By consensus, remote work will remain the norm in 2021 (and it will probably remain widespread even after the pandemic eases). But a CyberArk study suggests that companies have their work cut out for them dealing with unfortunate remote worker security habits. The personal and professional seem harder to keep apart while working online, and poor personal security practices (like sharing passwords and devices with family members) make that blurred boundary risky territory. Distracted minds make security mistakes, and there are plenty of distractions at home: "45% of remote employees cite disruption from family and pets as the biggest challenge of remote work, followed by balancing work and personal life (43%) and ‘Zoom fatigue’ (34%)."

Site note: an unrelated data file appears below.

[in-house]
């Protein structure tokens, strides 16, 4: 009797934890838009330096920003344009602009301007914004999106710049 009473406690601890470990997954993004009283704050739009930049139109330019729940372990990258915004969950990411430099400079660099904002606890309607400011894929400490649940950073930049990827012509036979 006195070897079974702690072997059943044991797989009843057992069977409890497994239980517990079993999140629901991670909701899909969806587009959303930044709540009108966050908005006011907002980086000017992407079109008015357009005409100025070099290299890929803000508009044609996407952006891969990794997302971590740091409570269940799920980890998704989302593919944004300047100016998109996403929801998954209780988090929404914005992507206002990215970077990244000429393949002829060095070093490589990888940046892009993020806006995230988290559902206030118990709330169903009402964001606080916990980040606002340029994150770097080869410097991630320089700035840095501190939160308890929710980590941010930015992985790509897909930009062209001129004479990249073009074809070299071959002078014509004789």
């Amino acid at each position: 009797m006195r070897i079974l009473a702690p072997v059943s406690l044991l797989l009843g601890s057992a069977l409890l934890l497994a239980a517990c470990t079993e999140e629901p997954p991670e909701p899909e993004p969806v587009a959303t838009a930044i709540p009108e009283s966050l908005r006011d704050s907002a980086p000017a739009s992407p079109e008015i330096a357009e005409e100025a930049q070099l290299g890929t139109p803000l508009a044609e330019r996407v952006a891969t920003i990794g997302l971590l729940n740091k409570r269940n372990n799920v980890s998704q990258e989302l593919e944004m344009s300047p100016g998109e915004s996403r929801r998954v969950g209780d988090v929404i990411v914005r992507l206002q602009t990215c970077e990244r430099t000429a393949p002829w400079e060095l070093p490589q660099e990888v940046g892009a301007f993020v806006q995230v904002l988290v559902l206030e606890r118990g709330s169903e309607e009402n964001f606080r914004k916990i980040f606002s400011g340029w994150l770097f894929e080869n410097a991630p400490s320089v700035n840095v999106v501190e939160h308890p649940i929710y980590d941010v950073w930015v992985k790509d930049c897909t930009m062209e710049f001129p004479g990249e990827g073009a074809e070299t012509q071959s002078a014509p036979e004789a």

An ImmuniWeb study finds other security issues with working from home. The company thinks remote work, with reduced face-to-face contact and fewer opportunities for quick, responsive, even serendipitous collaboration, will raise problems for DevSecOps.
With respect to law and policy, JD Supra predicts that the US Cyberspace Solarium Commission's report will serve as a reliable guide to their evolution. (As CSO points out, the Commission's report has already influenced the US National Defense Authorization Act.)